Charles Krauthammer takes Obama to task this week for his naivete, especially with regard to Iran, the U.N. and nukes. Couple that with unfolding story of Obama and his commander in Afghanistan, General McChrystal, and Krauthammer's point couldn't be more clear.
It is, however, a point that most of us saw long ago, including Krauthammer. He isn't new to this view of Obama.
As things stand at this point, Obama is (finally) meeting with McChrystal on Air Force One at this moment. What will come of that? We shall see. It seems to me, and I'm no military strategist by any stretch of the imagination, but it just seems common sense to me that McChrystal would be the one to know what the situation is in Afghanistan. For Obama to sit upon high and override his hand picked General seems the height of arrogance to me. But, maybe he has other information that the rest of us don't know.
With regard to Obama grandstanding at the U.N., Krauthammer says this:
Confusing ends and means, the Obama administration strives mightily for shows of allied unity, good feeling, and pious concern about Iran’s nuclear program — whereas the real objective is stopping that program. This feel-good posturing is worse than useless, because all the time spent achieving gestures is precious time granted Iran to finish its race to acquire the bomb. Don’t take it from me. Take it from Sarkozy, who could not conceal his astonishment at Obama’s naïveté. On September 24, Obama ostentatiously presided over the Security Council. With 14 heads of state (or government) at the table, with an American president in the chair for the first time ever, with every news camera in the world trained on the meeting, it would garner unprecedented worldwide attention.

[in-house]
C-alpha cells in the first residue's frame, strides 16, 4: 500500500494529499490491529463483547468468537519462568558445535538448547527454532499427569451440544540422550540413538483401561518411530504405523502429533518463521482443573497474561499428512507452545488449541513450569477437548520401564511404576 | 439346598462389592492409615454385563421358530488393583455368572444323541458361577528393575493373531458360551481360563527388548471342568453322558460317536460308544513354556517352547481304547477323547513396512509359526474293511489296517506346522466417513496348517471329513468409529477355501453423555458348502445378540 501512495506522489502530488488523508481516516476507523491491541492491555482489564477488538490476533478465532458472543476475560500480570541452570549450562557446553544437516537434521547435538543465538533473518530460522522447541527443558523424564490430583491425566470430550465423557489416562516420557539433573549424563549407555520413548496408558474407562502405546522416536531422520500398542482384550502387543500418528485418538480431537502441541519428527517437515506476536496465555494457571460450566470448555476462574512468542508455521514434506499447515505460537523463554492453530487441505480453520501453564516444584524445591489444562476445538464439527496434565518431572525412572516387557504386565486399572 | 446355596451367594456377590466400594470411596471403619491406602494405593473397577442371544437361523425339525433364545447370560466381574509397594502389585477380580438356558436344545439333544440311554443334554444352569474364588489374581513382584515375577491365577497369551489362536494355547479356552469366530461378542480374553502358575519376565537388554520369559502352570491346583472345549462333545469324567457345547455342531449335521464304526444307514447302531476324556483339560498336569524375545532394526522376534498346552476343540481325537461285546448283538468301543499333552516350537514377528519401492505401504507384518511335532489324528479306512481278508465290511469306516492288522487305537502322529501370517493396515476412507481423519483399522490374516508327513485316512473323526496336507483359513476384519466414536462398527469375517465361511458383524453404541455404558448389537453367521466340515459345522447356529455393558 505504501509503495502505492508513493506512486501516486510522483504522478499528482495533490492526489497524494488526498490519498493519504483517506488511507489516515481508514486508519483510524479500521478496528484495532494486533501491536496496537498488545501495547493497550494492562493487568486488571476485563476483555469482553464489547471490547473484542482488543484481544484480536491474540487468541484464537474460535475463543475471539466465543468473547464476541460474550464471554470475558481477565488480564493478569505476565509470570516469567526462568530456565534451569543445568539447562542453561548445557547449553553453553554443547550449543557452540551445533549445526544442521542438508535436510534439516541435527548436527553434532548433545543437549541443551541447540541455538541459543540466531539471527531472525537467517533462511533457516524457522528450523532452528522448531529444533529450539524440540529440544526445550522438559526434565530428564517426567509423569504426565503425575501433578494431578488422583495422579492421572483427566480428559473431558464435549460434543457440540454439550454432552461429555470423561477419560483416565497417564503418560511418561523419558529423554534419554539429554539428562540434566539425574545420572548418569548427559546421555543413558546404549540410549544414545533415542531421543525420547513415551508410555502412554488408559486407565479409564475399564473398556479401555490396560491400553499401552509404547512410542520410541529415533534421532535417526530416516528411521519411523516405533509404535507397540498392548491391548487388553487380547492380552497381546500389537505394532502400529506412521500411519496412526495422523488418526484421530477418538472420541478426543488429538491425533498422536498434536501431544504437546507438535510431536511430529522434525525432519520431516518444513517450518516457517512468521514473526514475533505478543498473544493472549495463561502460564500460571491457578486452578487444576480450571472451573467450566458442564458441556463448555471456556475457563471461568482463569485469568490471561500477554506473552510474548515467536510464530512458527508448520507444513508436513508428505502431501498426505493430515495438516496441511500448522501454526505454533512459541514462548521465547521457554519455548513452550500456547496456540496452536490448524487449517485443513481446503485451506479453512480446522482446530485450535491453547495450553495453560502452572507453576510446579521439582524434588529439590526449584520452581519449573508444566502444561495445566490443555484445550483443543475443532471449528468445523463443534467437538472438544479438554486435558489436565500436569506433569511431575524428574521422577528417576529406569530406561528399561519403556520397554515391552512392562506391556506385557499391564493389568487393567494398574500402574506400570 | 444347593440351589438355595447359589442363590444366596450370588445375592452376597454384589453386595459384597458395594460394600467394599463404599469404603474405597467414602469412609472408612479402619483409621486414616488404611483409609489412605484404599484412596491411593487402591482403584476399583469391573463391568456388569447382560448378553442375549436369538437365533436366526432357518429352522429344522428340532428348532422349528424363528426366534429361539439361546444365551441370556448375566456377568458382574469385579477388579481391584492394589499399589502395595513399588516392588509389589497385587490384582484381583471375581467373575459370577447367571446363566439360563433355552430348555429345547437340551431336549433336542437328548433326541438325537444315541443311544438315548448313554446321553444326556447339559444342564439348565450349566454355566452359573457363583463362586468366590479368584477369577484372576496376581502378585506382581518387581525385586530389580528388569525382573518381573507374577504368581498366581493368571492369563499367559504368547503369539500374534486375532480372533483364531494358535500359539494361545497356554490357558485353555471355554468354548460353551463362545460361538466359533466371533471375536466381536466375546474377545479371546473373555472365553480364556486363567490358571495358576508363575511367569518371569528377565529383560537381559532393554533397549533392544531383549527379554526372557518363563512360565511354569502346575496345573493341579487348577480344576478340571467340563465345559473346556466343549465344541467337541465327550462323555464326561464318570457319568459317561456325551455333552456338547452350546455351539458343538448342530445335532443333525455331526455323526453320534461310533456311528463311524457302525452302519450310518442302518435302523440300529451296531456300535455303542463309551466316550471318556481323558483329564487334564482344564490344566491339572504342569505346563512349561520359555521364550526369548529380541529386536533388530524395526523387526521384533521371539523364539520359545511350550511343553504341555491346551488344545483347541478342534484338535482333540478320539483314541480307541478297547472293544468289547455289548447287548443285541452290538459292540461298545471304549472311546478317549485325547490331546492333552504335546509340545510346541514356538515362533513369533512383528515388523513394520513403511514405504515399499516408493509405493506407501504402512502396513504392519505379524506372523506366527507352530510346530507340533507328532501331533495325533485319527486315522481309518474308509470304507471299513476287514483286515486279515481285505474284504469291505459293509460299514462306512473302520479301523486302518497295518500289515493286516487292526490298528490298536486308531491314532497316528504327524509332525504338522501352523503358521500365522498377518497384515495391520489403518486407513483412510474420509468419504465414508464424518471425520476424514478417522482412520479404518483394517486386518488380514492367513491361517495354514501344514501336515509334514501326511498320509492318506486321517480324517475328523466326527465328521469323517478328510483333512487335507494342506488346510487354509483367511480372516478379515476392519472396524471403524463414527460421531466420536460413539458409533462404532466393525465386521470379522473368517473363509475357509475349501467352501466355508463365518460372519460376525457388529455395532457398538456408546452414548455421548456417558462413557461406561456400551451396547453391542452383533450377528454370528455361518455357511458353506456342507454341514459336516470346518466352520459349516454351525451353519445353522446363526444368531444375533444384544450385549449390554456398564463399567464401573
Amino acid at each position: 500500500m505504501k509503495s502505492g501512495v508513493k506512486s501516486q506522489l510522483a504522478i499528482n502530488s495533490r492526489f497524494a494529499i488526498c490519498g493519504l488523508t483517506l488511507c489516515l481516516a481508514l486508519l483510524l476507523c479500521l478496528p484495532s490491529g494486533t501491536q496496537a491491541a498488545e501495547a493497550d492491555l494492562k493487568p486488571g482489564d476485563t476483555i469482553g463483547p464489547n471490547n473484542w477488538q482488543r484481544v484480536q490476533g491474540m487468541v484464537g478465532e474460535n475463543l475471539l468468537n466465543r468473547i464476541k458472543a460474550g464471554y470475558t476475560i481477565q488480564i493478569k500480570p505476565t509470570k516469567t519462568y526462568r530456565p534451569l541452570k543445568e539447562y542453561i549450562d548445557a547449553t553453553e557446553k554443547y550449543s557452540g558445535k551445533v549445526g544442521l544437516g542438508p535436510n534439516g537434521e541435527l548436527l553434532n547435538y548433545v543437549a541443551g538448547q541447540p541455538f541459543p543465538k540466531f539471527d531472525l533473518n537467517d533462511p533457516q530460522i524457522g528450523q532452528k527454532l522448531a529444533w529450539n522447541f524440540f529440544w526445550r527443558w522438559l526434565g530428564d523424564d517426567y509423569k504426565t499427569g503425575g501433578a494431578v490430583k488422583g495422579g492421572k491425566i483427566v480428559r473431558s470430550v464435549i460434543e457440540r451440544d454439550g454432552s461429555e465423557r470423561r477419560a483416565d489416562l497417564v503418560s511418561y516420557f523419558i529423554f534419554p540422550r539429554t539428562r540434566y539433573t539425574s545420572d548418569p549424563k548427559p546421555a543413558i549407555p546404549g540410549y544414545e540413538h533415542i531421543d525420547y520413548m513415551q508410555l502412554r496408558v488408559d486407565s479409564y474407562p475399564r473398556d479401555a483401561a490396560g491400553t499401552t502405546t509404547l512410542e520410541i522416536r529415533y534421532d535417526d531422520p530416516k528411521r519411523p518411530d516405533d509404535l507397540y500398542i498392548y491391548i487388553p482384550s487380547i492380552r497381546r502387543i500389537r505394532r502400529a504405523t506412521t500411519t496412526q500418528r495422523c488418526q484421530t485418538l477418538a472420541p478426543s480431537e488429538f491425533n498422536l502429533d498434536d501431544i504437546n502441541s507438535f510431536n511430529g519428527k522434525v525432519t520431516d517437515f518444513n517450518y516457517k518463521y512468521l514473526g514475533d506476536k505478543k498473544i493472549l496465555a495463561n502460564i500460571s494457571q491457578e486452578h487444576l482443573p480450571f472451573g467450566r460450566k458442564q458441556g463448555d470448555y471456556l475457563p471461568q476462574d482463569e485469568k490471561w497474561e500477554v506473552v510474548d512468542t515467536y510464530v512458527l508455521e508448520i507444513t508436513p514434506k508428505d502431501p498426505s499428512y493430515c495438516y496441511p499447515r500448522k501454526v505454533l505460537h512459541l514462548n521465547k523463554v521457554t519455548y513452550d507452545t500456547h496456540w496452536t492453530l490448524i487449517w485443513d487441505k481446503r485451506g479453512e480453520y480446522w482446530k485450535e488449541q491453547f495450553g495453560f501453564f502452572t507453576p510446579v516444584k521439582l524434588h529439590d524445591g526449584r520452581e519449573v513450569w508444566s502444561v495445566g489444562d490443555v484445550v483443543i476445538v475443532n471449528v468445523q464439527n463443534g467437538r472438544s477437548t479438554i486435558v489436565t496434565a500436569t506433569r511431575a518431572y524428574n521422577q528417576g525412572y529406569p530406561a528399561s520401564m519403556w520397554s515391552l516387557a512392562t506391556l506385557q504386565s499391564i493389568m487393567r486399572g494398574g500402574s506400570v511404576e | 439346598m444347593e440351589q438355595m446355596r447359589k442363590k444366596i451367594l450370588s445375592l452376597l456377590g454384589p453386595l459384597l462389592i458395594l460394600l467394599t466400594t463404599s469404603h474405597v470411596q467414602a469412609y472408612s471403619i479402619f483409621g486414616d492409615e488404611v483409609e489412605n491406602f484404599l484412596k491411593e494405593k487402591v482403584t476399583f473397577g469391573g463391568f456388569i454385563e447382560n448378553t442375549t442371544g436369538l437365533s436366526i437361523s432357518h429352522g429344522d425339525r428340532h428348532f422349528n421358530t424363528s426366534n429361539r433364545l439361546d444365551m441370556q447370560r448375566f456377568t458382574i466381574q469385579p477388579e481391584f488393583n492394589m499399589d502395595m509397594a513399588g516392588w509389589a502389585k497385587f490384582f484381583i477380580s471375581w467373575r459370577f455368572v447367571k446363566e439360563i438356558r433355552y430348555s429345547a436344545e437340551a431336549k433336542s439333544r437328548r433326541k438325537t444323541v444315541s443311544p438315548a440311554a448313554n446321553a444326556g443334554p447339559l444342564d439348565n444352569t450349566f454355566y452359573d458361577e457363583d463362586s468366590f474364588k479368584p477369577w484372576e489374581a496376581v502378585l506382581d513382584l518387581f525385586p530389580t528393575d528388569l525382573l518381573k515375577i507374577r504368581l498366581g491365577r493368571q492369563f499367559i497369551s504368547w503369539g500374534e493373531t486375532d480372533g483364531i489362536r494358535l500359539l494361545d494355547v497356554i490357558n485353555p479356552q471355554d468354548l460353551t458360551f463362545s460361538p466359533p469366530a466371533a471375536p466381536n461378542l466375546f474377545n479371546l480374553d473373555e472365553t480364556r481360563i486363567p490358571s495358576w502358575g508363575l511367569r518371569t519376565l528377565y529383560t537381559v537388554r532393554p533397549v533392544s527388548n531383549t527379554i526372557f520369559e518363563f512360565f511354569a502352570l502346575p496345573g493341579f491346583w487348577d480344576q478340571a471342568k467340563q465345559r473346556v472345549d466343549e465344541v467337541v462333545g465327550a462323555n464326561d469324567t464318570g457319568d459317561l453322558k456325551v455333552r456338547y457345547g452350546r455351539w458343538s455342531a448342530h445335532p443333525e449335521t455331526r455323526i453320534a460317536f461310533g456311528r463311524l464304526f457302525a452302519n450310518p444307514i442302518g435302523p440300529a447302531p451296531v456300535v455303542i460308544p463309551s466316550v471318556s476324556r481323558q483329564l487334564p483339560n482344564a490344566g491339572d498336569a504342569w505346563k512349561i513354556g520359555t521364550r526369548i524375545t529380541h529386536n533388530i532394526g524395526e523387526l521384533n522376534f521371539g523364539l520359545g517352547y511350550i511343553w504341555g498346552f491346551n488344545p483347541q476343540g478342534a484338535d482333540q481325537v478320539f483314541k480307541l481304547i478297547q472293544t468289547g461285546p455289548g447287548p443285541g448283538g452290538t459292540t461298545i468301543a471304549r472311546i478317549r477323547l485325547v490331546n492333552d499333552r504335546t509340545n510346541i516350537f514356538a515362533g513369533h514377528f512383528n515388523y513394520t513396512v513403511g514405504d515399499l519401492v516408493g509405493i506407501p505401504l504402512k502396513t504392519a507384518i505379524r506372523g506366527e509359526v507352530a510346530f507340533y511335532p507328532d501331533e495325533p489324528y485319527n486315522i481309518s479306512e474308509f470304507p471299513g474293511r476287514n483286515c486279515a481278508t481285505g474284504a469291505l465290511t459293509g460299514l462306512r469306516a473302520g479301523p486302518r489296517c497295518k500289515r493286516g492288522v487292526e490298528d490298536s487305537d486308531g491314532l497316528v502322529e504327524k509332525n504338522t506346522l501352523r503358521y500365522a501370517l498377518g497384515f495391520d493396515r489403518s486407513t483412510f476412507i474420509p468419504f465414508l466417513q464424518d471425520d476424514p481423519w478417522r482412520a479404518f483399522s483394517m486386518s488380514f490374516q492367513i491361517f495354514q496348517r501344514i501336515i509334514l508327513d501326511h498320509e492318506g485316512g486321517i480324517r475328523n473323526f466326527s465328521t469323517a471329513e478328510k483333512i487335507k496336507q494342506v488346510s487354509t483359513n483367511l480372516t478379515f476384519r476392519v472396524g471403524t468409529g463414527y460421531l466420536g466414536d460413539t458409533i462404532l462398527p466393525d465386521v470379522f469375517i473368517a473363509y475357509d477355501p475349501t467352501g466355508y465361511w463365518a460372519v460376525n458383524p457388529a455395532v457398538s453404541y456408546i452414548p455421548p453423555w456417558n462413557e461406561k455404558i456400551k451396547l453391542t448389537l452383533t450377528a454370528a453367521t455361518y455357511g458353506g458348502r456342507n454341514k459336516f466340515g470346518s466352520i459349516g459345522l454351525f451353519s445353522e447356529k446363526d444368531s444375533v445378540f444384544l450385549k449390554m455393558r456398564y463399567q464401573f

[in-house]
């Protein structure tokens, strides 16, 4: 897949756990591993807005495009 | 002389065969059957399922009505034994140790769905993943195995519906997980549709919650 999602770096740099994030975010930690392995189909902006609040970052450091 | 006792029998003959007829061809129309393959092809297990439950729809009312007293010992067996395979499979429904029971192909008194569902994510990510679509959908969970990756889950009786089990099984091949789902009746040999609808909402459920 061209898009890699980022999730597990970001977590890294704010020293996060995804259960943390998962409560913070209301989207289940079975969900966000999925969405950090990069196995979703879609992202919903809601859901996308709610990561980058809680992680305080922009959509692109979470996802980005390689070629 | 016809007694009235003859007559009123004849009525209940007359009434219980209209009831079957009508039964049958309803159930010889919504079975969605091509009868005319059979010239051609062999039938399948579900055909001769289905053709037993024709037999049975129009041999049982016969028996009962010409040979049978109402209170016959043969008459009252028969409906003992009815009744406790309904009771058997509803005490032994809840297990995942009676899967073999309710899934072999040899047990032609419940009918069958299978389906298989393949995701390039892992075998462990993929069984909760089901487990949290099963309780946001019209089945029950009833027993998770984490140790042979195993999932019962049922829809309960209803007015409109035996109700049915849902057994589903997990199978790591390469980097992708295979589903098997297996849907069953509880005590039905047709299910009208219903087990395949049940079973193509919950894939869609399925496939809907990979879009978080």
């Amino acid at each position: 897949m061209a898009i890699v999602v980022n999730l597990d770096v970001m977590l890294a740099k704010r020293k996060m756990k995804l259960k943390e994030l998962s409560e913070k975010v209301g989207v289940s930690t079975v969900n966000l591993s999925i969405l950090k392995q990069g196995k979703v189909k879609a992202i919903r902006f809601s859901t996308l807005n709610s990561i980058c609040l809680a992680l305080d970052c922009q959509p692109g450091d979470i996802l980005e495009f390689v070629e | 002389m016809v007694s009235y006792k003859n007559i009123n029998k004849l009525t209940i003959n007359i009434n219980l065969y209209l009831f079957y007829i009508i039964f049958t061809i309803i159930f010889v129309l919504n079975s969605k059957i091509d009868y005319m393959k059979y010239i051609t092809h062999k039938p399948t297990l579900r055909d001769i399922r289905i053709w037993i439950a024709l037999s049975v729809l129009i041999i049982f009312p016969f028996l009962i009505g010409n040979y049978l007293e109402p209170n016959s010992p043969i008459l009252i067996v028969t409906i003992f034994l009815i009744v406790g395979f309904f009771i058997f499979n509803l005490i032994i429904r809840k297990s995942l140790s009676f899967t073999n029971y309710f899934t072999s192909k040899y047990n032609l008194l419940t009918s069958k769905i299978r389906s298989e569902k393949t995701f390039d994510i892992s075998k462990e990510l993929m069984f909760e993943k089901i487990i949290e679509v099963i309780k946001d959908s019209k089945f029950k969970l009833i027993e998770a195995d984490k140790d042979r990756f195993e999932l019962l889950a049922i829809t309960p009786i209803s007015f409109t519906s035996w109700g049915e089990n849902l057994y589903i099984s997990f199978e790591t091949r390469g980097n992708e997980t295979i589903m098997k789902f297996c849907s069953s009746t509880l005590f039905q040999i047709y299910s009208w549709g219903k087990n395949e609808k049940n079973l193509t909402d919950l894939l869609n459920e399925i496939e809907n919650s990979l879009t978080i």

Unknown to the world, Obama had in his pocket explosive revelations about an illegal uranium-enrichment facility that the Iranians had been hiding near Qom. The French and the British were urging him to use this most dramatic of settings to stun the world with the revelation and to call for immediate action.
Obama refused. Not only did he say nothing about it, but, reports Le Monde, Sarkozy was forced to scrap the Qom section of his speech. Obama held the news until a day later — in Pittsburgh. I’ve got nothing against Pittsburgh (site of the G-20 summit), but a stacked-with-world-leaders Security Council chamber, it is not.
Obama knew about the second Iranian nuclear plant and held that information until he could reveal it in Pittsburgh because he didn't want to dilute his message of disarmament. As Krauthammer says, "Sarkozy could hardly contain himself." Sarkozy has been rather outspoken about it all this week, reminding Obama that we live in the real world, not a "virtual" one.
There has always been this fatal flaw of hubris in Obama; he somehow believes he knows better than anyone else without having the experience or credentials to back this up. Confidence is a good thing, but any examination of history will show you that pride goes before the fall.
I just hope he doesn't take the rest of us with him when he falls.